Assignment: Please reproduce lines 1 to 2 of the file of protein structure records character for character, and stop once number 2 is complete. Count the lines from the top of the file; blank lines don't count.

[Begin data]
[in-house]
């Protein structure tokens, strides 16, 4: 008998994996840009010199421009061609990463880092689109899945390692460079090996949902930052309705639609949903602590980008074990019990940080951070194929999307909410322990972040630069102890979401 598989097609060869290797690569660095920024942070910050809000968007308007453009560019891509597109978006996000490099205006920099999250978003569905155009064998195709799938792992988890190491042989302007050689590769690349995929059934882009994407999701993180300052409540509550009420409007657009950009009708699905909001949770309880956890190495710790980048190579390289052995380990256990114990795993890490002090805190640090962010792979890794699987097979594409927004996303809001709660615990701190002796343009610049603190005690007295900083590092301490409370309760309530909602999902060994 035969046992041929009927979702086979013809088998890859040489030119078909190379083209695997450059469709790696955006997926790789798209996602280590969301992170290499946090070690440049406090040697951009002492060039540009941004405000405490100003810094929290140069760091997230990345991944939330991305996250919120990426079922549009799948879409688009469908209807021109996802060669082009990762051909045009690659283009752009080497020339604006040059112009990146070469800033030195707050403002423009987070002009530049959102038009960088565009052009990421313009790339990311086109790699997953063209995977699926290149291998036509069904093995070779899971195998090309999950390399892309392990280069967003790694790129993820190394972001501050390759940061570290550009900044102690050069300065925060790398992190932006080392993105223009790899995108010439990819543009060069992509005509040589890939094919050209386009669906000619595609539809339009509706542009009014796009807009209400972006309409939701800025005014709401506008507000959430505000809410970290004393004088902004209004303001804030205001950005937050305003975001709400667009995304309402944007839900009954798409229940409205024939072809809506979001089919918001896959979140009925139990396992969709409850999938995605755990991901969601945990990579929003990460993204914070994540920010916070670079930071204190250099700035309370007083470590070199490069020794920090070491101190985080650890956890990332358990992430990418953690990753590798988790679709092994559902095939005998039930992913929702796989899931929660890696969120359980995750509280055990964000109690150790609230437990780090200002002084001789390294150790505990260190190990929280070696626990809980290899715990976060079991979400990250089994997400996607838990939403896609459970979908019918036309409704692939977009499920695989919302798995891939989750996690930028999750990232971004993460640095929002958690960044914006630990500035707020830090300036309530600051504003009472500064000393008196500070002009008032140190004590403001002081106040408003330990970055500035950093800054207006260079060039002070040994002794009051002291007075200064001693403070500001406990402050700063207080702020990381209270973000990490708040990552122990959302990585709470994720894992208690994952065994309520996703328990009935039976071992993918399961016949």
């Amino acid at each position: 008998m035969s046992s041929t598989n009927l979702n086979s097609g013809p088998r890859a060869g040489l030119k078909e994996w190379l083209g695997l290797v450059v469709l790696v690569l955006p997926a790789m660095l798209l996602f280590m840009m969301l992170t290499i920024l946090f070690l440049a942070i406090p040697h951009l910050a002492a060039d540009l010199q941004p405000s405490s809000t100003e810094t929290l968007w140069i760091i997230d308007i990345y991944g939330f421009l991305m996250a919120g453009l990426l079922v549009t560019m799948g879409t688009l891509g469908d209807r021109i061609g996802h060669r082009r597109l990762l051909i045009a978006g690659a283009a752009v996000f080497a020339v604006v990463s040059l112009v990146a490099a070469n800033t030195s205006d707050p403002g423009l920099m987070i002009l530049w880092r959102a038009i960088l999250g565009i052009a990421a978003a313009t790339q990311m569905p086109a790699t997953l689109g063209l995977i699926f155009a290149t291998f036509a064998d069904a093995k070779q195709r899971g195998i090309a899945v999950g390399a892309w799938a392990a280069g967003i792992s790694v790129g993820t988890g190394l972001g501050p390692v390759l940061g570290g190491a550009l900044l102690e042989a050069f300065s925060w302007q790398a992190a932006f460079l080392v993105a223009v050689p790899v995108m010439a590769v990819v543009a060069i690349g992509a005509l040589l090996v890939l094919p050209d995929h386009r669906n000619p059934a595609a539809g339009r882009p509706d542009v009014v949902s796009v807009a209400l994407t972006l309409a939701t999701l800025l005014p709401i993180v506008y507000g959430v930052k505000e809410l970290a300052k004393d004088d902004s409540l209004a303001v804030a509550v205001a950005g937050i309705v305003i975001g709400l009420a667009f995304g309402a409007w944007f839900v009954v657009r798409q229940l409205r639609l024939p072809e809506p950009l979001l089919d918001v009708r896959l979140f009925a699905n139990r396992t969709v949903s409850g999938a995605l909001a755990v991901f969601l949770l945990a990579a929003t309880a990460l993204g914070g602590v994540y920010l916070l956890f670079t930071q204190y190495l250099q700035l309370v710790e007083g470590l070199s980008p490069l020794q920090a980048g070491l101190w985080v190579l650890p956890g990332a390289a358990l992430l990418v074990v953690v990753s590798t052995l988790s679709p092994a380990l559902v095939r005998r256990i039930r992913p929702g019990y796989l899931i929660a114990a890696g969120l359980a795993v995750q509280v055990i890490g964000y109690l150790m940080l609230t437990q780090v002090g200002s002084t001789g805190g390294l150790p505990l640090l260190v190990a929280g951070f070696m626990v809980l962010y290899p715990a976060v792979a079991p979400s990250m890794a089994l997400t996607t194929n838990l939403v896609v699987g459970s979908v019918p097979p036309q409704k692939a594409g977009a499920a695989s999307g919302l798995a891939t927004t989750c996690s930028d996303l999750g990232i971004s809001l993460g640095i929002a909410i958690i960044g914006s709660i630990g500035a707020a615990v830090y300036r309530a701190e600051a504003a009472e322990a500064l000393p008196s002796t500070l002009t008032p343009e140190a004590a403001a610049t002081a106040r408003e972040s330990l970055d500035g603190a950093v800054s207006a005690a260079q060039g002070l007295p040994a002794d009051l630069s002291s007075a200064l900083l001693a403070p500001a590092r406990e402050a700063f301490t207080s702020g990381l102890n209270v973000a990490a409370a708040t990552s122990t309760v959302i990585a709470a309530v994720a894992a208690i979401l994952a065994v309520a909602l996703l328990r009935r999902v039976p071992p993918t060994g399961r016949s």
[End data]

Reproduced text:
[in-house]
């Protein structure tokens, strides 16, 4: 008998994996840009010199421009061609990463880092689109899945390692460079090996949902930052309705639609949903602590980008074990019990940080951070194929999307909410322990972040630069102890979401 598989097609060869290797690569660095920024942070910050809000968007308007453009560019891509597109978006996000490099205006920099999250978003569905155009064998195709799938792992988890190491042989302007050689590769690349995929059934882009994407999701993180300052409540509550009420409007657009950009009708699905909001949770309880956890190495710790980048190579390289052995380990256990114990795993890490002090805190640090962010792979890794699987097979594409927004996303809001709660615990701190002796343009610049603190005690007295900083590092301490409370309760309530909602999902060994 035969046992041929009927979702086979013809088998890859040489030119078909190379083209695997450059469709790696955006997926790789798209996602280590969301992170290499946090070690440049406090040697951009002492060039540009941004405000405490100003810094929290140069760091997230990345991944939330991305996250919120990426079922549009799948879409688009469908209807021109996802060669082009990762051909045009690659283009752009080497020339604006040059112009990146070469800033030195707050403002423009987070002009530049959102038009960088565009052009990421313009790339990311086109790699997953063209995977699926290149291998036509069904093995070779899971195998090309999950390399892309392990280069967003790694790129993820190394972001501050390759940061570290550009900044102690050069300065925060790398992190932006080392993105223009790899995108010439990819543009060069992509005509040589890939094919050209386009669906000619595609539809339009509706542009009014796009807009209400972006309409939701800025005014709401506008507000959430505000809410970290004393004088902004209004303001804030205001950005937050305003975001709400667009995304309402944007839900009954798409229940409205024939072809809506979001089919918001896959979140009925139990396992969709409850999938995605755990991901969601945990990579929003990460993204914070994540920010916070670079930071204190250099700035309370007083470590070199490069020794920090070491101190985080650890956890990332358990992430990418953690990753590798988790679709092994559902095939005998039930992913929702796989899931929660890696969120359980995750509280055990964000109690150790609230437990780090200002002084001789390294150790505990260190190990929280070696626990809980290899715990976060079991979400990250089994997400996607838990939403896609459970979908019918036309409704692939977009499920695989919302798995891939989750996690930028999750990232971004993460640095929002958690960044914006630990500035707020830090300036309530600051504003009472500064000393008196500070002009008032140190004590403001002081106040408003330990970055500035950093800054207006260079060039002070040994002794009051002291007075200064001693403070500001406990402050700063207080702020990381209270973000990490708040990552122990959302990585709470994720894992208690994952065994309520996703328990009935039976071992993918399961016949």